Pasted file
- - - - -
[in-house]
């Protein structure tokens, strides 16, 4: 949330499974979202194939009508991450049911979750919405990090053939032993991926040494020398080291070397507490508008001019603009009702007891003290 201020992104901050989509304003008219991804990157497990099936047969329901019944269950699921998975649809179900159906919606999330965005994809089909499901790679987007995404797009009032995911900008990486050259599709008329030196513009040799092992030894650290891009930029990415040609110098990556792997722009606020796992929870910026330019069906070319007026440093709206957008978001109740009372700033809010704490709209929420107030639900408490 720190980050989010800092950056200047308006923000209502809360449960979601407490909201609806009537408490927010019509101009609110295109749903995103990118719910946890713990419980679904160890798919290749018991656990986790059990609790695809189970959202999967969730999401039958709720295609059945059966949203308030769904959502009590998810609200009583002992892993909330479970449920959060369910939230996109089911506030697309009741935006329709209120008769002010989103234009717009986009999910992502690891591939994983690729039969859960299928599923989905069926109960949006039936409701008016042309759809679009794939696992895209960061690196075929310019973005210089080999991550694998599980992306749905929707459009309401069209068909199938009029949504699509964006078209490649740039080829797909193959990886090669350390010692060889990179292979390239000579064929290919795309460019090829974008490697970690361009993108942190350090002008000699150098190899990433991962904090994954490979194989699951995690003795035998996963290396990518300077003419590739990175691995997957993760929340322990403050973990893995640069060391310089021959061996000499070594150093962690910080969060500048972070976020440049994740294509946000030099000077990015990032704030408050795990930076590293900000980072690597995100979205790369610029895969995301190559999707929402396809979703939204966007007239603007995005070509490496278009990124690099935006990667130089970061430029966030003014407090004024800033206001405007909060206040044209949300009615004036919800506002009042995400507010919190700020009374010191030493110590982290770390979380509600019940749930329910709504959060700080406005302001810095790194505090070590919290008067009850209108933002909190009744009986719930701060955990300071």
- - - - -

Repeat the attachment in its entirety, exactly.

[in-house]
């Protein structure tokens, strides 16, 4: 949330499974979202194939009508991450049911979750919405990090053939032993991926040494020398080291070397507490508008001019603009009702007891003290 201020992104901050989509304003008219991804990157497990099936047969329901019944269950699921998975649809179900159906919606999330965005994809089909499901790679987007995404797009009032995911900008990486050259599709008329030196513009040799092992030894650290891009930029990415040609110098990556792997722009606020796992929870910026330019069906070319007026440093709206957008978001109740009372700033809010704490709209929420107030639900408490 720190980050989010800092950056200047308006923000209502809360449960979601407490909201609806009537408490927010019509101009609110295109749903995103990118719910946890713990419980679904160890798919290749018991656990986790059990609790695809189970959202999967969730999401039958709720295609059945059966949203308030769904959502009590998810609200009583002992892993909330479970449920959060369910939230996109089911506030697309009741935006329709209120008769002010989103234009717009986009999910992502690891591939994983690729039969859960299928599923989905069926109960949006039936409701008016042309759809679009794939696992895209960061690196075929310019973005210089080999991550694998599980992306749905929707459009309401069209068909199938009029949504699509964006078209490649740039080829797909193959990886090669350390010692060889990179292979390239000579064929290919795309460019090829974008490697970690361009993108942190350090002008000699150098190899990433991962904090994954490979194989699951995690003795035998996963290396990518300077003419590739990175691995997957993760929340322990403050973990893995640069060391310089021959061996000499070594150093962690910080969060500048972070976020440049994740294509946000030099000077990015990032704030408050795990930076590293900000980072690597995100979205790369610029895969995301190559999707929402396809979703939204966007007239603007995005070509490496278009990124690099935006990667130089970061430029966030003014407090004024800033206001405007909060206040044209949300009615004036919800506002009042995400507010919190700020009374010191030493110590982290770390979380509600019940749930329910709504959060700080406005302001810095790194505090070590919290008067009850209108933002909190009744009986719930701060955990300071």